Fine Heirloom Sewing, Smocking and Hand Embroidery

"Baby will be well and smiling in little garments made by Mother, Auntie, Grannie and loving friends!"

Please join me as I teach the old fashioned techniques and skills needed to sew baby clothes. You will find lessons that start at the very beginning and take you step by step as we sew little baby clothes together. May you find much joy and pleasure in making them.
It's easy and it's fun!!

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Thursday, October 15

History of Circa 1920 Handsewn Baby Gown

My Circa 1920 Gown

This Baby Gown is a reproduction of an antique  made in 1913 by Louise Walkup for her infant daughter Dorothy.  The gown is worked entirely by hand, as was the original.  The most striking feature on the gown is the unique method used to gather the ruffle at the skirt bottom (the antique gown also used it for a ruffle at the sleeves).

Hem Ruffle is gathered using the technique Snail Shirring.
I called this method Snail Shirring because of some information I found in an old sewing book.  The length of  Dorothy's gown was 27", as was standard at the time for an everyday gown.  This was considerably shorter than the gowns from the 1800's.  According to The Ladies Home Journal (1884) they were more than one yard in length at that time! I drew my own embroidery design for the gown I have made and shortened it to 25".  I also omitted the ruffle at the sleeve and have used Swiss Beading and gathered lace edging in place of it but my gown remains true to the original design.  I think it is lovely!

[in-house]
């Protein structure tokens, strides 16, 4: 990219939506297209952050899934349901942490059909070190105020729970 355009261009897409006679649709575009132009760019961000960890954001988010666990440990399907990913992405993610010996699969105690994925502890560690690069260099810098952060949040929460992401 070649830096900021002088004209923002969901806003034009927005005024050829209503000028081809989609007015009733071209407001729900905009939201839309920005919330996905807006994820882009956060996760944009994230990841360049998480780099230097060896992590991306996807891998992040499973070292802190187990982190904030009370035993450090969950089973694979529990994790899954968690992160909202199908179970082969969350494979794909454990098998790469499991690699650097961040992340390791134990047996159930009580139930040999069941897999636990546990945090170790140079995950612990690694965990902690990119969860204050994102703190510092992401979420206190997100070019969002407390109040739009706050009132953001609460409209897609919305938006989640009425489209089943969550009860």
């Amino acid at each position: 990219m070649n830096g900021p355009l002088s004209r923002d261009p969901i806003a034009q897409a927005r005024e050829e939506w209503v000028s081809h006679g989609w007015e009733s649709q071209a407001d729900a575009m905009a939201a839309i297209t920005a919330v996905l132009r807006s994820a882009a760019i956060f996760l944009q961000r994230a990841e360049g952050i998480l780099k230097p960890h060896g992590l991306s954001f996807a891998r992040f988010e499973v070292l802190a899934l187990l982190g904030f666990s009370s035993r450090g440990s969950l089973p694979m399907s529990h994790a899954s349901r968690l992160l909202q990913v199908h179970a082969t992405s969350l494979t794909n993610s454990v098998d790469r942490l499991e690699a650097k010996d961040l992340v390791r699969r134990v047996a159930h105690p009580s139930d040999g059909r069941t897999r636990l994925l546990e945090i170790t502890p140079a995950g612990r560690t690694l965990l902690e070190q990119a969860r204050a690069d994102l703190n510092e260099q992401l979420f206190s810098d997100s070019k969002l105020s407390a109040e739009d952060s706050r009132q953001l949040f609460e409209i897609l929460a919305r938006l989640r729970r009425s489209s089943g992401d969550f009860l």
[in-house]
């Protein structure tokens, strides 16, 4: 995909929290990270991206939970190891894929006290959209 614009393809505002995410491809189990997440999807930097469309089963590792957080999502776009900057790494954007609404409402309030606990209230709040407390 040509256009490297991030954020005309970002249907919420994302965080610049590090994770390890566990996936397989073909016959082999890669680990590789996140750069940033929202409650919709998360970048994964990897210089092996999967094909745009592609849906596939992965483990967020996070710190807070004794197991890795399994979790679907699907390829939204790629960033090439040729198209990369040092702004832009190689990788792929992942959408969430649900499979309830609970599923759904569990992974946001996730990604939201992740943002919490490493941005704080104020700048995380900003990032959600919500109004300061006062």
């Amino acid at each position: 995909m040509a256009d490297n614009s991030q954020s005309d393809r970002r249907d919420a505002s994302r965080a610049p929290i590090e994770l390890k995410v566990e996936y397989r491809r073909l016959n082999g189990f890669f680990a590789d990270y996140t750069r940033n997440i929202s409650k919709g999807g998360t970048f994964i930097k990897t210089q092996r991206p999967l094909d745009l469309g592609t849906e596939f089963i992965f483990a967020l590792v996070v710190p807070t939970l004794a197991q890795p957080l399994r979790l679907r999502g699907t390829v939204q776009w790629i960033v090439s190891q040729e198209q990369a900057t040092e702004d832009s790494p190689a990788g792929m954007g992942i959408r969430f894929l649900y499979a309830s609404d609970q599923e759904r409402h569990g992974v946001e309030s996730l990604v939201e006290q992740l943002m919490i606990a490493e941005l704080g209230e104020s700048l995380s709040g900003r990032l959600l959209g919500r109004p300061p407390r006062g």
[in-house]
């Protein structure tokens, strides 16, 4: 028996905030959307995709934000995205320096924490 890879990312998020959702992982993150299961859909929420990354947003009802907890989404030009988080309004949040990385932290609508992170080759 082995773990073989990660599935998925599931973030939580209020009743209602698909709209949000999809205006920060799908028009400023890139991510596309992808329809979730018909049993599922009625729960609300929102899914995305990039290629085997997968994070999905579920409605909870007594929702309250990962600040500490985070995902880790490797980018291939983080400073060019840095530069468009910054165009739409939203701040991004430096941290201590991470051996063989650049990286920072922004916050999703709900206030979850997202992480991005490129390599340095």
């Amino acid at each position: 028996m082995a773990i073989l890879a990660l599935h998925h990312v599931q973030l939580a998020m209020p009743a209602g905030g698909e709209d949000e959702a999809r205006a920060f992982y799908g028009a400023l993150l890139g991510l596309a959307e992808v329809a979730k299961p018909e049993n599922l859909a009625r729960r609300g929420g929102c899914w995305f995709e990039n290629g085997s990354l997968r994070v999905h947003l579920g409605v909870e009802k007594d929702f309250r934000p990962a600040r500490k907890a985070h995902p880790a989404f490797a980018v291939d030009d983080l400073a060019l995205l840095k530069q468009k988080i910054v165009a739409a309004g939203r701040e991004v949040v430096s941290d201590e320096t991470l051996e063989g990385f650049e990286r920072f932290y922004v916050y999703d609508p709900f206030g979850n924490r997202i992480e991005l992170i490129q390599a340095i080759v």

It was one of many  handmade garments done by Louise for her baby.  When Dorothy was two years old, her mother died, leaving the cherished clothing  as a legacy of the Mother's love.


Martha said...

Oh I don't remember the part about her mother passing away. That makes them even more of a treasure for sure. My ruffle is almost rolled and whipped. I don't stitch as well watching Project Runway as I do in the car. :)

Hallie said...

I am loving your blog--thank you for writing it. I especially love getting to follow you as you do the lessons on the Priscilla gown. I wanted to tell you that I am going to start working on your T-toke pattern daydress today, and I am so excited!

Jeannie Downs Baumeister said...

Martha, it sounds like you are really progressing on the baby gown. Can't wait to see your post of the completed dress. Can't you at least do pictorial updates!!

Hallie, I really like to write my blog. My hope is that someone out there is reading, enjoying and/or finding it useful. Thank you so much for letting me know.
I think you will like the T-Yoke Daydress. I am leaving Thursday to teach the T-Yoke Gown to the Norfolk guild and am busy getting ready!

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